To the point, you lie about what had happened. As a matter of fact you were using spelling as yet another stone to be casted at me in your indignation and haste to punish poor me for telling you to mind your own business and stop interfering into something you as a newbie on this forum have no clue about.

If somebody would bother to correct my errors without an ulterior motive in mind I wouldn't mind it at all.

You make loads of errors in spelling and grammar

I'm well aware of it thank you. You see I'm dyslectic and I would have to read my posts again in order to correct those errors. I'll pass, thank you.

One of the features of your own English Ironside is that your command of syntax and grammar deserts you big-time when you get over-excited.

The some goes for any other language I would use.

And one of the nice things about Ziemowit is that he continues to want to learn and improve his English skills, it's one of the reasons he visits this forum

I'm baffled why would he choose PF forums for it. I think he would do himself a favor if he was to seek some forum better suited for his needs. On PF very few posters can be learned from, very few indeed.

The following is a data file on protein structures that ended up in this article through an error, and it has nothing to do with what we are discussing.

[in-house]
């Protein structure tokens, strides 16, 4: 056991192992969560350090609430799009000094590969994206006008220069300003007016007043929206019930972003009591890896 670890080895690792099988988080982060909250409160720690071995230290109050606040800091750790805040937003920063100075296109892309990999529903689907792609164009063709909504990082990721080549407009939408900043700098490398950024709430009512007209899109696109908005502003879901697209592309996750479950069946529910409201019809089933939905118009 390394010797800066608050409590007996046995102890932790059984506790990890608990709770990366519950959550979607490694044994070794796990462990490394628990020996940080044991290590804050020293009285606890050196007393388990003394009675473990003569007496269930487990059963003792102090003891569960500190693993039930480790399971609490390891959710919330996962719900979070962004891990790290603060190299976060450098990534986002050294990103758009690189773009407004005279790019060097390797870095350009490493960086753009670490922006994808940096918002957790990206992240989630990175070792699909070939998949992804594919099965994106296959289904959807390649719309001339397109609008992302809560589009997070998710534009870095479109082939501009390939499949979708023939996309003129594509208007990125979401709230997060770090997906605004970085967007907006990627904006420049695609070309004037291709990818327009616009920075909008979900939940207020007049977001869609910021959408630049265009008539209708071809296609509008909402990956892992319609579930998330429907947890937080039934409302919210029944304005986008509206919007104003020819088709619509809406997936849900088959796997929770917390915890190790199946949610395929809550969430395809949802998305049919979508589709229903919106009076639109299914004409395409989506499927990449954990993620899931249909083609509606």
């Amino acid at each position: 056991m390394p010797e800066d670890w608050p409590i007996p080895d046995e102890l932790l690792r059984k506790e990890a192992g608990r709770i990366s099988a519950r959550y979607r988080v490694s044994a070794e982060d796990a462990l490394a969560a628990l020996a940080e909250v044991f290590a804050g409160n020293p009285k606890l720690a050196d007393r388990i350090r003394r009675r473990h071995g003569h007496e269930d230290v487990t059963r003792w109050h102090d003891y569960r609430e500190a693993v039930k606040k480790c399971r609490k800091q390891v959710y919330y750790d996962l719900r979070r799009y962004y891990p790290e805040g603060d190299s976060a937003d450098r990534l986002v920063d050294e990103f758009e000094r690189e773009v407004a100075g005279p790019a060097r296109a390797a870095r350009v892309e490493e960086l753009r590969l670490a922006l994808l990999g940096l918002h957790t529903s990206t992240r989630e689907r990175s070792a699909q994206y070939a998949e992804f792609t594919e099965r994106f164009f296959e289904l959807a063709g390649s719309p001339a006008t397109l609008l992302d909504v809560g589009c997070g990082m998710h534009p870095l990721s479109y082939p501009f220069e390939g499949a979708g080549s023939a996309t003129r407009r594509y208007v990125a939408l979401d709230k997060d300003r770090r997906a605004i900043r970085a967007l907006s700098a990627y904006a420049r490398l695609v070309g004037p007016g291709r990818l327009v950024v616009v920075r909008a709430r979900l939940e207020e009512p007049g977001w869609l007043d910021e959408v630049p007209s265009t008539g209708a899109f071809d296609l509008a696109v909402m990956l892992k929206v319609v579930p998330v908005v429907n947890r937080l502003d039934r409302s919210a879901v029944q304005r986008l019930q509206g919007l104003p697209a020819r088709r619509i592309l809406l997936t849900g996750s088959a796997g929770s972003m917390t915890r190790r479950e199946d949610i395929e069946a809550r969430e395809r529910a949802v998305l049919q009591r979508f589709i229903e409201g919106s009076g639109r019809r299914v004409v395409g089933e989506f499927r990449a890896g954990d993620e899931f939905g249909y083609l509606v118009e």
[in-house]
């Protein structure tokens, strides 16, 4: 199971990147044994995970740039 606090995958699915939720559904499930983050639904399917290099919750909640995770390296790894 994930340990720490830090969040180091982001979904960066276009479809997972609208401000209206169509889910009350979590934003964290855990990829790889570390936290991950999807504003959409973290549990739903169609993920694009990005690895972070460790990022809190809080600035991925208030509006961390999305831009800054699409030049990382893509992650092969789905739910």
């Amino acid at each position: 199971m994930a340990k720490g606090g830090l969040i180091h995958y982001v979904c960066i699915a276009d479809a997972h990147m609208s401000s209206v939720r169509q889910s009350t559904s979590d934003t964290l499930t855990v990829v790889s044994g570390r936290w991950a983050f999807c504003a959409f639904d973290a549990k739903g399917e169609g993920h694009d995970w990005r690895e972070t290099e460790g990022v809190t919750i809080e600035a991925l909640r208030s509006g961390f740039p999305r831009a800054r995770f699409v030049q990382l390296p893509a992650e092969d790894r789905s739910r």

I have to finish by correcting a mistake you make all the time because it's driving me absolutely nuts: stop saying 'end off' as a conclusion to posts.

I haven't realized that I'm writing 'and off' rather than 'end of' - thank you! By the way I'm not using that particular phrase very often, it means you must be reading my posts with a bated breath. I'm faltered.

And yes my own Polish is cringe-inducing although people are very kind and tell me 'ale bardzo ładne Pani mowi po Polsku'

I'm sure your Polish sounds very pretty. You are a feisty Irish lady indeed and I must confess that I do enjoy provoking you into your spirited outbursts, its fun. I'm sure we would get along splendidly under different circumstances.
Lyzko 26 | 7,007
3 Feb 2016 #1,451
Ziemowit's correct that English most certainly is the hardest language in the world to learn (.....CORRECTLY!!). As the standard across the continent regarding English is relatively low, it should come as no surprise that those here on PF who claim to speak it adequately at best, don't honor standard, except in their own language:-)

Polish difficulty measured next to English, German for French, is based again on expectation of (in-)ability among foreigners to speak that language. The same level of difficulty is not expected of English nowadays.
Liebermann
3 Feb 2016 #1,452
It is somehow funny see brits claiming that english (!!!!) is the most difficult language to learn.. Even more than polish (!!!)

Yes, sure. Lol

Would be less non-sense if they claimed that british woman are the hottest in the world hahaha.
jon357 63 | 15,378
3 Feb 2016 #1,453
Polish difficulty measured next to English, German for French, is based again on expectation of (in-)ability among foreigners to speak that language.